This week’s Update again features more stories than usual. With so many in the lodging industry using the current downturn as an opportunity to question “business as usual,” we want to be as inclusive as possible. Enjoy.
Trip.com Offers Some Good News and Some Bad News
(“Trip.com Group Highlights Signs of a China Travel Rebound Despite a Sobering Outlook,” May 28, 2020 via Skift Travel News)
Trip.com’s recent first-quarter earnings release offered a little something for everyone. The optimists will point to the reported increases in domestic travel within China and South Korea, and the unexpected strong performance in the luxury segment. The pessimists will point to Trip.com’s dismal first-quarter earnings (operating loss of $211 million compared to an operating profit of $123.7 million a year earlier), projected $153-$181 million operating losses in the second quarter and the non-existent international travel market. Despite the daunting task ahead, Trip.com CEO, Jane Jie Sun remains optimistic and expects to continue the company’s focus on domestic leisure travel in the near term.
Expedia Industry Pledge – Read the Fine Print
(“Expedia Group pledges $275M to coronavirus recovery, gives lodging partners “free” marketing,” May 29, 2020 via phocuswire.com)
For those of you looking forward to your upcoming cash handout from Expedia, I hate to be the bearer of bad news. This past week, the Expedia Group announced plans to “dedicate” $275 million to the travel industry’s COVID-19 recovery efforts. Of the $275 million, the bulk of the funds ($250 million) has been earmarked for Expedia’s lodging partners. For those properties that elect to participate in the “recovery” program, Expedia will provide marketing credits for use on the Expedia platform equal to 25 percent of the fees earned by Expedia during 2019 (up to a maximum of $100,000). The marketing credits can then be used by the property during a three-month period of its choice. During the same period, Expedia will reduce the property’s commissions on all new bookings during the period by 10 percent. Sound good? Of course it does, but…according to Expedia Group’s president of Travel Group Partners, Cyril Ranque, properties desiring to participate in the program must meet certain eligibility requirements, which include providing Expedia competitive rates and competitive fenced deals. What these requirements mean practically remain to be seen, although history has shown that OTAs’ demands for “fenced” rates or deals have frequently run afoul of the rate parity requirements of other large distribution partners. Bottom line here is to review the eligibility requirements carefully.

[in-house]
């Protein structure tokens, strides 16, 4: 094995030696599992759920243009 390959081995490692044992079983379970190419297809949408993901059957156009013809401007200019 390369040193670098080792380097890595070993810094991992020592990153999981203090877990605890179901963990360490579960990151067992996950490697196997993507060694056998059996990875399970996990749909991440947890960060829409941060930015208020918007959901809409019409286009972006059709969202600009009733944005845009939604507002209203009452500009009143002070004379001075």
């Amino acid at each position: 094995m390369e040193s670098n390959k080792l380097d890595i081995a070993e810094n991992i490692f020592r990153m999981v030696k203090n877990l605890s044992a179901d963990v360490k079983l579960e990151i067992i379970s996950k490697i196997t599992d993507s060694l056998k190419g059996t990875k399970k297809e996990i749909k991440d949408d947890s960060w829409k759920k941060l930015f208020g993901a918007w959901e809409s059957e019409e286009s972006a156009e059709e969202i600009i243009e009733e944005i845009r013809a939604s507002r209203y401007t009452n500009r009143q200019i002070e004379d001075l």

Hotelbeds to Add Health and Safety Filter
(“Hotelbeds to launch ‘Safe Stay’ to support industry,” May 26, 2020 via TravelDailyNews International)
In an effort to provide users of its platform the ability to identify properties (and other service providers) by their guest health and safety protocols and certifications, Hotelbeds has launched the “Stay Safe” program. The program features both a searchable filter category that consolidates and displays providers’ protocols and a visible “badge” in its booking engine for those providers that have provided protocol and certification details. Like other provider information it receives, Hotelbeds does not appear to conduct any independent review of a provider’s protocols or certifications to confirm the claimed status.
Greg Duff founded and chairs Foster Garvey’s national Hospitality, Travel & Tourism group. His practice largely focuses on operations-oriented matters faced by hospitality industry members, including sales and marketing, distribution and e-commerce, procurement and technology. Greg also serves as counsel and legal advisor to many of the hospitality industry’s associations and trade groups, including AH&LA, HFTP and HSMAI.